Patients with Hashimoto’s Disease (autoimmune hypothyroidism) often have esophageal problems, too. About eight inches long, the esophagus is a muscular tube behind the windpipe and heart. It connects the stomach and the throat and prevents food from traveling down the windpipe. The esophagus has a sphincter at both its upper and lower end; and though everyone has conscious control over their upper sphincter, for breathing and eating, there is no voluntary, conscious control over the lower sphincter that connects to the stomach.

The lower esophageal sphincter is called the LES, and it performs an important task: preventing acid and consumed food from going backwards into the throat. When this sphincter isn’t working properly, several different problems may arise. In a thorough, natural way, I address these esophageal and digestive problems in Hashimoto’s patients, in my Functional Medicine practice—both in the office and in long-distance treatment, nationwide. For more information, I offer a 15-minute phone consultation, which can be scheduled on the Contact Us page or by calling (704) 853-8000.

Motility Problems and Hashimoto’s Hypothyroidism

Gastrointestinal motility describes the action of contents moving through the throat, esophagus, stomach and the rest of the digestive tract. Sphincter muscles contract and move food along, but if those muscles don’t perform well, food can remain too long in one part of the digestive tract. The lower esophageal sphincter (the LES) often weakens in Hashimoto’s patients, which means the sphincter doesn’t close tightly enough to prevent stomach acid from entering the esophagus. In this case, the patient will experience heartburn: a burning sensation in the chest, under the breastbone, and sometimes an acidic taste in the mouth. Heartburn is made worse by lying down or bending after eating.

The Risk for Gastroesophageal Reflux Disease (GERD)

When stomach acid enters the esophagus frequently, the disorder is called GERD. The risk for GERD is greater if someone is overweight, which is often the case in the following situations:

  • the patient lacks the proper amount of thyroid hormone
  • the patient may be taking thyroid hormone but isn’t converting the inactive T4 form of thyroid hormone into the active T3 form;
  • the patient has too much stress and cortisol, which impedes T3 from getting into thyroid receptor sites and benefiting the body;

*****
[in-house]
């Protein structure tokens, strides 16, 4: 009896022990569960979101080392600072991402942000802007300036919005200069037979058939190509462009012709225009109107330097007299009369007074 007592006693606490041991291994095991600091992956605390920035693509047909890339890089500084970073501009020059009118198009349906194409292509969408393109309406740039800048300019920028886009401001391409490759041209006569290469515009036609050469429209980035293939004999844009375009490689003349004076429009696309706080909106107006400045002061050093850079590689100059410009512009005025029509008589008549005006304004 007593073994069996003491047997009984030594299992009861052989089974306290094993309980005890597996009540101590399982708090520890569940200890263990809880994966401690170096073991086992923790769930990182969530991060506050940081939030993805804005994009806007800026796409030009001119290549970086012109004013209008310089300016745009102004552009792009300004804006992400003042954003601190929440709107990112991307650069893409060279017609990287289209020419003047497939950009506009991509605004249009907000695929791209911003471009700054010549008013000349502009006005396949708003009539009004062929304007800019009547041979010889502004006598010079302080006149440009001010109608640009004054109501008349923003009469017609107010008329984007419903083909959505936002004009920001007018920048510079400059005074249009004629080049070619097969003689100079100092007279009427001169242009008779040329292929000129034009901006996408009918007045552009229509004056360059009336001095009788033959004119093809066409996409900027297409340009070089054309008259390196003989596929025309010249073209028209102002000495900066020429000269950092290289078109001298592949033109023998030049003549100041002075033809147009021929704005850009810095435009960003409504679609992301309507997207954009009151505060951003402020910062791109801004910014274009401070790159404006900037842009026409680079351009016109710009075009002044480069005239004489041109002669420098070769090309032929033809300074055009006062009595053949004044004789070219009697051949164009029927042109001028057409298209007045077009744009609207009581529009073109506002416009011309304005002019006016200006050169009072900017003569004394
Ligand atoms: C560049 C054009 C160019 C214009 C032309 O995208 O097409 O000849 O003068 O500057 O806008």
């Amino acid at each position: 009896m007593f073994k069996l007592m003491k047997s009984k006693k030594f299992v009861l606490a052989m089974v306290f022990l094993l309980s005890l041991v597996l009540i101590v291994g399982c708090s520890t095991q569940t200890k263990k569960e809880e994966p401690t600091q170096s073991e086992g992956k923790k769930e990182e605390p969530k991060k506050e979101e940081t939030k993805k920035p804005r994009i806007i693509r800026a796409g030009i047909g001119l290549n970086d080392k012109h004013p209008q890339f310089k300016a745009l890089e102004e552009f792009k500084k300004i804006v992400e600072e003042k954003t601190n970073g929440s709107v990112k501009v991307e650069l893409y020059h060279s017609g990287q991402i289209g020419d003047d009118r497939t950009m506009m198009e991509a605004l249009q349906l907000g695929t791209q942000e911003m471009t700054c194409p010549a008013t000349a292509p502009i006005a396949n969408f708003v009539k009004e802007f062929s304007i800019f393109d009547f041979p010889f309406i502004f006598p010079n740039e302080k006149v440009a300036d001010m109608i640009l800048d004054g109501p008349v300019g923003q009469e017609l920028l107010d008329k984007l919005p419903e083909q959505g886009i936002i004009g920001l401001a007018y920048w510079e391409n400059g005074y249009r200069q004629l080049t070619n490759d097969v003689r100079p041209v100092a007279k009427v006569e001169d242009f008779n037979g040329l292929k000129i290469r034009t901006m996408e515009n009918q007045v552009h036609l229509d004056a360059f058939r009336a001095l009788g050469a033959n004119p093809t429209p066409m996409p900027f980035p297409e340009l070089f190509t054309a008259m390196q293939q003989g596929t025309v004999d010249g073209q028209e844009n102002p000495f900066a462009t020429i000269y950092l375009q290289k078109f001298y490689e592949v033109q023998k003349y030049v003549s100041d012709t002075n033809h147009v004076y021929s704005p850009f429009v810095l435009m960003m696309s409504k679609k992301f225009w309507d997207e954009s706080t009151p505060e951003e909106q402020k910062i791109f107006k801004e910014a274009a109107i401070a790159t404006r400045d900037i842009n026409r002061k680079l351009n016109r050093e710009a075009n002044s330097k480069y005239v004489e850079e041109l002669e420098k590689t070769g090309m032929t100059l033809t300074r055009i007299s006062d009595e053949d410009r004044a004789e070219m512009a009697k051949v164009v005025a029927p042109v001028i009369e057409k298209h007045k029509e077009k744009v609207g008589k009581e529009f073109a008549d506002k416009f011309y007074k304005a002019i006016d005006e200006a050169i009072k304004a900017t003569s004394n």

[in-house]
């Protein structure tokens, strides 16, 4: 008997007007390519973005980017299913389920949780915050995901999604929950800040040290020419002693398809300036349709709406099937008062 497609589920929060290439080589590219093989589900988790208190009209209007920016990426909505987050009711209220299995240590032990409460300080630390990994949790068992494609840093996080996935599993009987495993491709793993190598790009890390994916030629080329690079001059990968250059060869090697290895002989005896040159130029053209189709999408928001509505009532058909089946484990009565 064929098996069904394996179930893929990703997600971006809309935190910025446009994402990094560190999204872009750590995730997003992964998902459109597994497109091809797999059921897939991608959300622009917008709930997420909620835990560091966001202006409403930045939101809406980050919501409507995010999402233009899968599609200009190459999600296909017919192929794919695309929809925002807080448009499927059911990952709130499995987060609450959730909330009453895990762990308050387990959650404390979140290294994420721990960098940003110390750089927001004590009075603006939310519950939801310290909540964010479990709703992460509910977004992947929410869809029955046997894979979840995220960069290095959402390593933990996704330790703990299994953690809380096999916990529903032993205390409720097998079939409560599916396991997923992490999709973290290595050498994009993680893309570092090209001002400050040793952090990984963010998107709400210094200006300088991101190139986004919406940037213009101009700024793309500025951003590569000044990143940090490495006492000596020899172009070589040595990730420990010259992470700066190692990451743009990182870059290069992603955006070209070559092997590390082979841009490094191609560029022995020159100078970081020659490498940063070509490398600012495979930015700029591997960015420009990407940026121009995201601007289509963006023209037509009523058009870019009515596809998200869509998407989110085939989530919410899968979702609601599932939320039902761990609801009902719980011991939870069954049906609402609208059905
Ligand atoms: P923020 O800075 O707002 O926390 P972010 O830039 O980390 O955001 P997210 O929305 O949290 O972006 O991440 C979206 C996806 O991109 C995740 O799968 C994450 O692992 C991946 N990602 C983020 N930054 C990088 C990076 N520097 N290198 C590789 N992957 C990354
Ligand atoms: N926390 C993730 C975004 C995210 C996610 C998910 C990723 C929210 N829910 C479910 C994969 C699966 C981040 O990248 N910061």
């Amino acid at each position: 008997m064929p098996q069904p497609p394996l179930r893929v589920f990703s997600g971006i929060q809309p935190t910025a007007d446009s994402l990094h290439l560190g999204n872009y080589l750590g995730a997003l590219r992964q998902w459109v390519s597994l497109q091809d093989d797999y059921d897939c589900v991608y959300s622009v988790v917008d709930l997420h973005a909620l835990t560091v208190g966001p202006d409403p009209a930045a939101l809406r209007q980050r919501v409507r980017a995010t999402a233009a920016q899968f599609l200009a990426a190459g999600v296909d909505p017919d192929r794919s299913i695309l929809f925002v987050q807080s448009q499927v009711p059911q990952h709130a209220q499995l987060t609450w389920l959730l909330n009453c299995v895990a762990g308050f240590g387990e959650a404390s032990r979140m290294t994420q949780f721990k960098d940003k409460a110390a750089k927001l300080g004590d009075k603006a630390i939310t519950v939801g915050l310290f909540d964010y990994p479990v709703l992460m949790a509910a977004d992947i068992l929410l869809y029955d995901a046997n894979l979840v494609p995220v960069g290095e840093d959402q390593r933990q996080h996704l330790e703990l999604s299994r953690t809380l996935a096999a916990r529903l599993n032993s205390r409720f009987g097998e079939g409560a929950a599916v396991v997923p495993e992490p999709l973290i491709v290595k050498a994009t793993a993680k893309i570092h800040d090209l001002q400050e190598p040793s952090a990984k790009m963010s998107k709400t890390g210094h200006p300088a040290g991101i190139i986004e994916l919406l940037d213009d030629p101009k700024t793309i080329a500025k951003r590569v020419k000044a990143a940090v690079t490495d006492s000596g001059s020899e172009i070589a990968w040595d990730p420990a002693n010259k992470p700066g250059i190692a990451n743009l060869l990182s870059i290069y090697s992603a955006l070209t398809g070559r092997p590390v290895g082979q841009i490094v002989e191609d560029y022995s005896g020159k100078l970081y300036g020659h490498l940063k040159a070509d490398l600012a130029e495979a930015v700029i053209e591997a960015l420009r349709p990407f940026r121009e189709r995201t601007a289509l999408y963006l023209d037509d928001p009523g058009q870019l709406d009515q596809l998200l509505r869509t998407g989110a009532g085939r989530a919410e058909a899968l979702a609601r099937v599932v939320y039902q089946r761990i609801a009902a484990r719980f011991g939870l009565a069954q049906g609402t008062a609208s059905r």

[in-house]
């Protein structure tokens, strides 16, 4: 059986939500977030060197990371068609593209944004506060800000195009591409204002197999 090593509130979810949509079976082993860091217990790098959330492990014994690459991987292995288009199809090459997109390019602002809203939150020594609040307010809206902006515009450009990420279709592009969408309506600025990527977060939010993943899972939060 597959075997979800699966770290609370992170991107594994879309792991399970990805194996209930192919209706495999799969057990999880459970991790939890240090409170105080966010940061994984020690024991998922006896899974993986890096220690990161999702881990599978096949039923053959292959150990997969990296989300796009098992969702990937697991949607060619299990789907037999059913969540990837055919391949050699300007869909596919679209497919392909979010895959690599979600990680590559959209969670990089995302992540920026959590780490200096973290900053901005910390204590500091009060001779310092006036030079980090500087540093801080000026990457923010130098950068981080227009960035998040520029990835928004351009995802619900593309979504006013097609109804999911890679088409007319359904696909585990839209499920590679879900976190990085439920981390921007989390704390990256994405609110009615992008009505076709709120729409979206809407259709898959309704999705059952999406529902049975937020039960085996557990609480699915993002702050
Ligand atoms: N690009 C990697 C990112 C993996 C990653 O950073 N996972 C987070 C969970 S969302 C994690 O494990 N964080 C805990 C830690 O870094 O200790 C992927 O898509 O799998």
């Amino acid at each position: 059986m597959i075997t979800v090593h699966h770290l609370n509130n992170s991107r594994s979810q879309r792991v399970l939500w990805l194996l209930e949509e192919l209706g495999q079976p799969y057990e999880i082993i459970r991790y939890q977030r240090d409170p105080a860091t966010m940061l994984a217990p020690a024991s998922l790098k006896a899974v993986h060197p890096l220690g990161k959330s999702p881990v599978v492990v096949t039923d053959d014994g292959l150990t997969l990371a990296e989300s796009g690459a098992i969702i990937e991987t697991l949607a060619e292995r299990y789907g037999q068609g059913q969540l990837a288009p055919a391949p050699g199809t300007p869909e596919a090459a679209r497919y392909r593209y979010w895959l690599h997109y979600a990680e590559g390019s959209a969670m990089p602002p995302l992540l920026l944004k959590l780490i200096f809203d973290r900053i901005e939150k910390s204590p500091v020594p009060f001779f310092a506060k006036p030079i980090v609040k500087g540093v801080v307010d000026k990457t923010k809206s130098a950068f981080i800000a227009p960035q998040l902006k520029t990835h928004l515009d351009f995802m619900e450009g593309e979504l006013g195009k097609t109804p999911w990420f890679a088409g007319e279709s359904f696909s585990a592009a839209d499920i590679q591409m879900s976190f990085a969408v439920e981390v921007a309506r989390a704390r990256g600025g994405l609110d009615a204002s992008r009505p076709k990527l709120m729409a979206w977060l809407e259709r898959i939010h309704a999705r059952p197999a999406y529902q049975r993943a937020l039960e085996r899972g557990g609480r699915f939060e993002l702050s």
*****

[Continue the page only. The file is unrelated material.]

• the patient has too much inflammation from a poor diet, which also impedes available thyroid hormone from being able to be used by the body

In my Functional Medicine practice, I see many poorly diagnosed and inadequately treated Hashimoto’s patients. They often fall into one of the four categories above, because traditional physicians are likely not to treat Hashimoto’s comprehensively, as a whole-body autoimmune disorder. Therefore, many patients suffer with symptoms long after they have been taking supplemental thyroid hormone.

Untreated or inadequately treated Hashimoto’s patients are also likely to have cardiovascular problems, such as high blood pressure. If a patient is taking a calcium channel blocker to treat high blood pressure, he or she is even more at risk for GERD. Also, depression, insomnia and anxiety are classic symptoms of either untreated or under-treated Hashimoto’s Hypothyroidism. Patients taking tricyclics for depression or sedatives for anxiety are also at greater risk for developing GERD.

Esophageal Stricture, Spasms and Barrett’s Esophagus

Chronic exposure to stomach acid in the esophagus can cause problems like esophageal stricture (narrowing or tightening of the esophagus) or esophageal spasms. When stomach acid and other irritants damage the lining of the esophagus, esophageal tissue may narrow or spasm. While eating, patients feel as though their food is “stuck” on its way to the stomach. The feeling of fullness in the throat or chest is very uncomfortable. Another possible complication of GERD is Barrett’s esophagus, a premalignant state in which normal cells are replaced with abnormal cells, but this rarely progresses into an adenocarcinoma.

Esophageal problems are common among Hashimoto’s patients. In my practice, I guide patients into a diet and lifestyle that promotes esophageal and digestive health. See our Success Stories for encouraging testimonials or call (704) 853-8000 for a free, 15-minute phone consultation.